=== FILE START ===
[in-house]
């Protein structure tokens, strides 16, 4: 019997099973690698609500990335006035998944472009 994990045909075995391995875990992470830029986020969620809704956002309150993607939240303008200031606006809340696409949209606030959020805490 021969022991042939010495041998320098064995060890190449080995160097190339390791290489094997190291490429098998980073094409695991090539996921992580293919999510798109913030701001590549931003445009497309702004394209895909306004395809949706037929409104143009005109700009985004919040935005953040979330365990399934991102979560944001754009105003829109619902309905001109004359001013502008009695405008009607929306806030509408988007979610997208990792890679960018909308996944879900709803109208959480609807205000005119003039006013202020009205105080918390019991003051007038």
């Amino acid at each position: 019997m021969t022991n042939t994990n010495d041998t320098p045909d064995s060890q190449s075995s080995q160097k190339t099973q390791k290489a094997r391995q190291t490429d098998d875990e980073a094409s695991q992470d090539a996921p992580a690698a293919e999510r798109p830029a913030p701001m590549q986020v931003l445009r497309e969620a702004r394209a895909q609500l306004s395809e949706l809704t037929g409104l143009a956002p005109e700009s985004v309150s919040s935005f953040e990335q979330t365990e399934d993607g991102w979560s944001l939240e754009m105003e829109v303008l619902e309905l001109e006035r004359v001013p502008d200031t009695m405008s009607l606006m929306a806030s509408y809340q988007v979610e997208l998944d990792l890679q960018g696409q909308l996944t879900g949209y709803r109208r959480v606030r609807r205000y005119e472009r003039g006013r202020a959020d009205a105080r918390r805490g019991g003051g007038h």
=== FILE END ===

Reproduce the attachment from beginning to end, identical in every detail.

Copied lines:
[in-house]
């Protein structure tokens, strides 16, 4: 019997099973690698609500990335006035998944472009 994990045909075995391995875990992470830029986020969620809704956002309150993607939240303008200031606006809340696409949209606030959020805490 021969022991042939010495041998320098064995060890190449080995160097190339390791290489094997190291490429098998980073094409695991090539996921992580293919999510798109913030701001590549931003445009497309702004394209895909306004395809949706037929409104143009005109700009985004919040935005953040979330365990399934991102979560944001754009105003829109619902309905001109004359001013502008009695405008009607929306806030509408988007979610997208990792890679960018909308996944879900709803109208959480609807205000005119003039006013202020009205105080918390019991003051007038």
């Amino acid at each position: 019997m021969t022991n042939t994990n010495d041998t320098p045909d064995s060890q190449s075995s080995q160097k190339t099973q390791k290489a094997r391995q190291t490429d098998d875990e980073a094409s695991q992470d090539a996921p992580a690698a293919e999510r798109p830029a913030p701001m590549q986020v931003l445009r497309e969620a702004r394209a895909q609500l306004s395809e949706l809704t037929g409104l143009a956002p005109e700009s985004v309150s919040s935005f953040e990335q979330t365990e399934d993607g991102w979560s944001l939240e754009m105003e829109v303008l619902e309905l001109e006035r004359v001013p502008d200031t009695m405008s009607l606006m929306a806030s509408y809340q988007v979610e997208l998944d990792l890679q960018g696409q909308l996944t879900g949209y709803r109208r959480v606030r609807r205000y005119e472009r003039g006013r202020a959020d009205a105080r918390r805490g019991g003051g007038h």